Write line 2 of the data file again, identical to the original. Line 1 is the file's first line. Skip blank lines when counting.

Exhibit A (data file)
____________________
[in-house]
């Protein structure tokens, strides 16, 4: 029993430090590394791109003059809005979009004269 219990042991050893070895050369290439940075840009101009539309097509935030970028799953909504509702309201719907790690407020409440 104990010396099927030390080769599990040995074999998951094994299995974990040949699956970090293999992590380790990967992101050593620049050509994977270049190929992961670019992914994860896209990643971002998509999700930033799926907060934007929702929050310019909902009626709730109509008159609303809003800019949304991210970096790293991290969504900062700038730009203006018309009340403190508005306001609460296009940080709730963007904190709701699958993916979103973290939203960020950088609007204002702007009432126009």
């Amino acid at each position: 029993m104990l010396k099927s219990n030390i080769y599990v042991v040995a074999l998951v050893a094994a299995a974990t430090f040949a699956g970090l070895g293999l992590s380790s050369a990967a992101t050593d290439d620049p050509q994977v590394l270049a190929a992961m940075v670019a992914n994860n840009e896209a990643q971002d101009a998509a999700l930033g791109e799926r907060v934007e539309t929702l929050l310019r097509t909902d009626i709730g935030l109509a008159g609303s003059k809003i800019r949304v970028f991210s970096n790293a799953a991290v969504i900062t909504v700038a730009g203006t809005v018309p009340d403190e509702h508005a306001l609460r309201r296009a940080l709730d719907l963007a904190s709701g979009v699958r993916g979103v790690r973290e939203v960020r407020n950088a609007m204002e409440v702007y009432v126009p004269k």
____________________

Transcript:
């Protein structure tokens, strides 16, 4: 029993430090590394791109003059809005979009004269 219990042991050893070895050369290439940075840009101009539309097509935030970028799953909504509702309201719907790690407020409440 104990010396099927030390080769599990040995074999998951094994299995974990040949699956970090293999992590380790990967992101050593620049050509994977270049190929992961670019992914994860896209990643971002998509999700930033799926907060934007929702929050310019909902009626709730109509008159609303809003800019949304991210970096790293991290969504900062700038730009203006018309009340403190508005306001609460296009940080709730963007904190709701699958993916979103973290939203960020950088609007204002702007009432126009």